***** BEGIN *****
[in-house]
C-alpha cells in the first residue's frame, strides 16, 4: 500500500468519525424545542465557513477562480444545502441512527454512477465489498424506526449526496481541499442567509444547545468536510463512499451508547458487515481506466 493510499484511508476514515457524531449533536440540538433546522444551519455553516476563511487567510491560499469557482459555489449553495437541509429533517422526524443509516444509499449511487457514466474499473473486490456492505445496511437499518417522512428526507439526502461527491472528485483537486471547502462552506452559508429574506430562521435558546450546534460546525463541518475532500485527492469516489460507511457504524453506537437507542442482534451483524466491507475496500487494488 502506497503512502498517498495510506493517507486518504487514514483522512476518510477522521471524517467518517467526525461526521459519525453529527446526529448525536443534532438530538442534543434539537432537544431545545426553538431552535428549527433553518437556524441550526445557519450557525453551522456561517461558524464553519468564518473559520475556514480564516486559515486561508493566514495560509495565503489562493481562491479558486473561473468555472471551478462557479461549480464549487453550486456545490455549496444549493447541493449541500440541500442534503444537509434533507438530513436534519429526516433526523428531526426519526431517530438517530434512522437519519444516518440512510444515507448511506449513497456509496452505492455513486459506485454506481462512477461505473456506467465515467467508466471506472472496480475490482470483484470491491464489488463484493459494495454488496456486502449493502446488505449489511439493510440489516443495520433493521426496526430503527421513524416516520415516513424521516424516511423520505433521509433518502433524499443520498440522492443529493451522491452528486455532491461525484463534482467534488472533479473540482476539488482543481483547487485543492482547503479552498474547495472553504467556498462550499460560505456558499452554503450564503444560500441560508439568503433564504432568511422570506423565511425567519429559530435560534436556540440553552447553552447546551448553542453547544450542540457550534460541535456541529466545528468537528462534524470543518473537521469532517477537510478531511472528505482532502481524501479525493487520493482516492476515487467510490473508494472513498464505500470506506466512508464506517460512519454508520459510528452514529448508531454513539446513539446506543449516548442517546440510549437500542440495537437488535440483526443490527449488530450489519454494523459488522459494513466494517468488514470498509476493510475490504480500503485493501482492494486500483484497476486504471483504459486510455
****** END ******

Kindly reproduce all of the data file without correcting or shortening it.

[in-house]
C-alpha cells in the first residue's frame, strides 16, 4: 500500500468519525424545542465557513477562480444545502441512527454512477465489498424506526449526496481541499442567509444547545468536510463512499451508547458487515481506466 493510499484511508476514515457524531449533536440540538433546522444551519455553516476563511487567510491560499469557482459555489449553495437541509429533517422526524443509516444509499449511487457514466474499473473486490456492505445496511437499518417522512428526507439526502461527491472528485483537486471547502462552506452559508429574506430562521435558546450546534460546525463541518475532500485527492469516489460507511457504524453506537437507542442482534451483524466491507475496500487494488 502506497503512502498517498495510506493517507486518504487514514483522512476518510477522521471524517467518517467526525461526521459519525453529527446526529448525536443534532438530538442534543434539537432537544431545545426553538431552535428549527433553518437556524441550526445557519450557525453551522456561517461558524464553519468564518473559520475556514480564516486559515486561508493566514495560509495565503489562493481562491479558486473561473468555472471551478462557479461549480464549487453550486456545490455549496444549493447541493449541500440541500442534503444537509434533507438530513436534519429526516433526523428531526426519526431517530438517530434512522437519519444516518440512510444515507448511506449513497456509496452505492455513486459506485454506481462512477461505473456506467465515467467508466471506472472496480475490482470483484470491491464489488463484493459494495454488496456486502449493502446488505449489511439493510440489516443495520433493521426496526430503527421513524416516520415516513424521516424516511423520505433521509433518502433524499443520498440522492443529493451522491452528486455532491461525484463534482467534488472533479473540482476539488482543481483547487485543492482547503479552498474547495472553504467556498462550499460560505456558499452554503450564503444560500441560508439568503433564504432568511422570506423565511425567519429559530435560534436556540440553552447553552447546551448553542453547544450542540457550534460541535456541529466545528468537528462534524470543518473537521469532517477537510478531511472528505482532502481524501479525493487520493482516492476515487467510490473508494472513498464505500470506506466512508464506517460512519454508520459510528452514529448508531454513539446513539446506543449516548442517546440510549437500542440495537437488535440483526443490527449488530450489519454494523459488522459494513466494517468488514470498509476493510475490504480500503485493501482492494486500483484497476486504471483504459486510455